Russia’s informal alliance with China at the UN demonstrates another concept that figures heavily in the UN discourse of senior Russian officials: multipolarity and collective action.[14] Russian figures such as Lavrov assert in every address at the UN that a supposedly unipolar world of the 1990s, which followed the bipolar world of the Cold War, has given way to a multipolar world. Mention is often made of the loose grouping of BRICS countries (Brazil, Russia, India, China, and South Africa). The grouping is promoted most heavily by Russia: as the next-to-last of the five in both population and gross domestic product, Russia’s claims to global oligarchy are better served as part of a grouping of mostly larger and more economically powerful states. In return, those states, especially China, can remain discreetly in the background while Russia takes the lead in aggressively criticizing the West and in particular the United States.

With the exception of the informal alliance with China, however, the frequent invocation of multipolarity does not seem to have produced much concrete action. Since international law in Russia’s view revolves around the UN Security Council, China is the only relevant BRICS country because it is the only other permanent member with a veto. Multipolarity is invoked as an expression of disapproval of perceived Western unilateral action. Lavrov linked this to Russia’s conception of international law in his seminal 2018 UN General Assembly (UNGA) address: “In place of diplomacy and the culture of negotiations and compromise comes a diktat, unilateral restrictions introduced without the agreement of the UN Security Council, and bearing an extraterritorial character.”[15]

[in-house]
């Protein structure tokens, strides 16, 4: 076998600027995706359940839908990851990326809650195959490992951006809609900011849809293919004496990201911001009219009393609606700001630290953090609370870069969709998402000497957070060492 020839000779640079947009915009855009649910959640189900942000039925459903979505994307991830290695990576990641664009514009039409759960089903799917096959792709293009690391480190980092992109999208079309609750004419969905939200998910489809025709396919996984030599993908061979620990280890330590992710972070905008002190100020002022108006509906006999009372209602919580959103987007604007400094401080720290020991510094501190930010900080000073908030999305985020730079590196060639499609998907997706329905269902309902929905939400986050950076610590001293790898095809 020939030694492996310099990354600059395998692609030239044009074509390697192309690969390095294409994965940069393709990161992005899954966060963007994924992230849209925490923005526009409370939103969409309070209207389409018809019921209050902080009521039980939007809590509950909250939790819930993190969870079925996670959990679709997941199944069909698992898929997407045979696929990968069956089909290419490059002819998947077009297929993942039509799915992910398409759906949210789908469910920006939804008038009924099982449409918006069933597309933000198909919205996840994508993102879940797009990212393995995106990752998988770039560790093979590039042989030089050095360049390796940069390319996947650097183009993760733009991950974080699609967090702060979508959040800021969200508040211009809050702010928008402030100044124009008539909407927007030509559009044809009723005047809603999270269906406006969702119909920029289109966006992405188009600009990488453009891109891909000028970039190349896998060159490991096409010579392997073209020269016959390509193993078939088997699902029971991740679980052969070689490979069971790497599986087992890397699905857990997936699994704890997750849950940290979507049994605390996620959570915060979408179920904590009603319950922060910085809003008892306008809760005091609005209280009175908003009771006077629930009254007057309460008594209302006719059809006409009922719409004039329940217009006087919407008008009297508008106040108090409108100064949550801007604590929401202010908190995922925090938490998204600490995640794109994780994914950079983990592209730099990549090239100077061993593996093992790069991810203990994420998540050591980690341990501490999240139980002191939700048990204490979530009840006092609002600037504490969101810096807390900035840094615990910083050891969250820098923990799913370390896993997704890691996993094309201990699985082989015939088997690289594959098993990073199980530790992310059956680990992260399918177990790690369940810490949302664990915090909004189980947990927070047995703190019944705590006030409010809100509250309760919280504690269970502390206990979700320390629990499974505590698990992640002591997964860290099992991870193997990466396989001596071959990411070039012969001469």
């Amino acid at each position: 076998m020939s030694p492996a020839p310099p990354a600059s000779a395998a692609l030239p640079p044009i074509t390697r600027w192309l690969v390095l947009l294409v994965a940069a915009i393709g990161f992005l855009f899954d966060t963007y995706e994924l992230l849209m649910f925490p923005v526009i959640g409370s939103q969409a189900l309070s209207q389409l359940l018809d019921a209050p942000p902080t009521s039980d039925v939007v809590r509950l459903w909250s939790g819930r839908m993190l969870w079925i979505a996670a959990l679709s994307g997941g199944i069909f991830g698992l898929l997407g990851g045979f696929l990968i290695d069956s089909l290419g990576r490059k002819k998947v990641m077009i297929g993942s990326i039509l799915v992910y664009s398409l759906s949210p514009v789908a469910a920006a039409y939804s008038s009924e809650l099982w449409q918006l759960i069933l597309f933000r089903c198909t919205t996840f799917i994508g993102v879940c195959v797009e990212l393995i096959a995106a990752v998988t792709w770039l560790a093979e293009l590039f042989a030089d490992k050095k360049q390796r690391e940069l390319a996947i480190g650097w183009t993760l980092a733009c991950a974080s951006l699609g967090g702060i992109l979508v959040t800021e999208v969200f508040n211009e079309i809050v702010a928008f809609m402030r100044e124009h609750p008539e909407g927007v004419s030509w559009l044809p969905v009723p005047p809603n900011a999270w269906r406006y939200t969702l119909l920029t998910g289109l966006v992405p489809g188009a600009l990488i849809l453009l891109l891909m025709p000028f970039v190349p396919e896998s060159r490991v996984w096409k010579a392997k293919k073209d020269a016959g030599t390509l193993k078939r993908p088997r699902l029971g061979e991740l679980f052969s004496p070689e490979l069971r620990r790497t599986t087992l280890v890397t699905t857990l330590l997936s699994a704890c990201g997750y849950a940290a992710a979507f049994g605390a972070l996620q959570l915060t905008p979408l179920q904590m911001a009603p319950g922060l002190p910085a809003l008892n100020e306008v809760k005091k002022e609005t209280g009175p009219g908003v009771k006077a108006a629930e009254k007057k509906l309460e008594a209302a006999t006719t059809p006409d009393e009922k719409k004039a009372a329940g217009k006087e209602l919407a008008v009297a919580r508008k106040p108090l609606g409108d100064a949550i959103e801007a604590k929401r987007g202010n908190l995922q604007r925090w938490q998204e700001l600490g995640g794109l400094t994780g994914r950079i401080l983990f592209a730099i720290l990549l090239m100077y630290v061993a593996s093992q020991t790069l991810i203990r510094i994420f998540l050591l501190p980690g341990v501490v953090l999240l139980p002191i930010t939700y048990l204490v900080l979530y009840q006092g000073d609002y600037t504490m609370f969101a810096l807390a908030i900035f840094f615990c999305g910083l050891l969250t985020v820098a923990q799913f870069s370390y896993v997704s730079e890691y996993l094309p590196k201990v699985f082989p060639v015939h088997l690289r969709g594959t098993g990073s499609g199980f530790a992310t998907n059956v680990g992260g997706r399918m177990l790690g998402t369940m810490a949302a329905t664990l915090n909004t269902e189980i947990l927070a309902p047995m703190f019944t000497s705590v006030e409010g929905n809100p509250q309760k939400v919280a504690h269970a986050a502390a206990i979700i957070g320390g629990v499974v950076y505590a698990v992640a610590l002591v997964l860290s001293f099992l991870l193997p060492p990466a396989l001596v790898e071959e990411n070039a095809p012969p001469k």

At the same time, careful attention is paid to finding multilateral aspects to Russian unilateral initiatives. For example, at the end of 2016, Russia, along with Turkey and Iran, launched the Astana process on Syria. Though Astana essentially preempted the role of UN Special Envoy Stephan de Mistura, whom Russia viewed as under pressure from the West to set dates certain for demanded political changes,[16] Lavrov described the initiative in his 2018 UNGA address and again at the Rome Dialogue that same year as being “incomplete accordance” with UNSC Resolution 2254’s “principle that it is necessary to achieve the agreement of all sides of the Syria Conflict.”[17]

Multipolarity’s primary value to Russia consists of its principled rejection of the universality of liberal democratic and human rights ideals promoted by the West, which Russia and other nations signed on to when they acceded to the Charter of Paris and international organizations such as the Council of Europe and the Organization for Security and Co-operation in Europe. Lavrov put it succinctly as the first point of his 2018 UNGA address, in a clear appeal to governments that in practice reject liberal democracy:

Today all of us are witnesses to the collision of two divergent tendencies. On one side is the reinforcement of the polycentric bases of the world structure, the steady formation of new centers of economic growth, the striving of people to guard their sovereignty, and to choose those models of development which correspond to their national, cultural, and confessional identities. On the other is the desire of a group of western states to preserve to themselves the self-proclaimed status of “world leaders” and put the brakes on the irreversibility of the objective process of the formation of multipolarity.[18]